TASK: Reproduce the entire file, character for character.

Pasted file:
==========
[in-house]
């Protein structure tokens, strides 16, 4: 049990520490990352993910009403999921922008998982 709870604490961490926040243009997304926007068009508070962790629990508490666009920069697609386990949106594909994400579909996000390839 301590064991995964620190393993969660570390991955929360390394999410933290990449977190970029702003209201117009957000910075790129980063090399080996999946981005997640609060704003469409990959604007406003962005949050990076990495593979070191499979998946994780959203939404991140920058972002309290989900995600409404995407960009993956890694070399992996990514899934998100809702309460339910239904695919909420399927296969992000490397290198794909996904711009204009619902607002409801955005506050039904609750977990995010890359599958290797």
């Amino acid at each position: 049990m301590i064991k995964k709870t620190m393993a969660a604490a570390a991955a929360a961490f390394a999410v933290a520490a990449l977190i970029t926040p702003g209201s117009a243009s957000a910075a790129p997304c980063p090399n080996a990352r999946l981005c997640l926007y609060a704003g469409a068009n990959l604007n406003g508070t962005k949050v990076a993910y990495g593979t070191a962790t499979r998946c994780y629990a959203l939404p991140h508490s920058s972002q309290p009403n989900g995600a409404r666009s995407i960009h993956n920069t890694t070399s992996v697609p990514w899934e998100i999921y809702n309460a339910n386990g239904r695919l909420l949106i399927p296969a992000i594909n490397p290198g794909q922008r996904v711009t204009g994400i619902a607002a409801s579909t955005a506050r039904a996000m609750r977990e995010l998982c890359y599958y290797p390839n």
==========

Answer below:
[in-house]
């Protein structure tokens, strides 16, 4: 049990520490990352993910009403999921922008998982 709870604490961490926040243009997304926007068009508070962790629990508490666009920069697609386990949106594909994400579909996000390839 301590064991995964620190393993969660570390991955929360390394999410933290990449977190970029702003209201117009957000910075790129980063090399080996999946981005997640609060704003469409990959604007406003962005949050990076990495593979070191499979998946994780959203939404991140920058972002309290989900995600409404995407960009993956890694070399992996990514899934998100809702309460339910239904695919909420399927296969992000490397290198794909996904711009204009619902607002409801955005506050039904609750977990995010890359599958290797």
């Amino acid at each position: 049990m301590i064991k995964k709870t620190m393993a969660a604490a570390a991955a929360a961490f390394a999410v933290a520490a990449l977190i970029t926040p702003g209201s117009a243009s957000a910075a790129p997304c980063p090399n080996a990352r999946l981005c997640l926007y609060a704003g469409a068009n990959l604007n406003g508070t962005k949050v990076a993910y990495g593979t070191a962790t499979r998946c994780y629990a959203l939404p991140h508490s920058s972002q309290p009403n989900g995600a409404r666009s995407i960009h993956n920069t890694t070399s992996v697609p990514w899934e998100i999921y809702n309460a339910n386990g239904r695919l909420l949106i399927p296969a992000i594909n490397p290198g794909q922008r996904v711009t204009g994400i619902a607002a409801s579909t955005a506050r039904a996000m609750r977990e995010l998982c890359y599958y290797p390839n």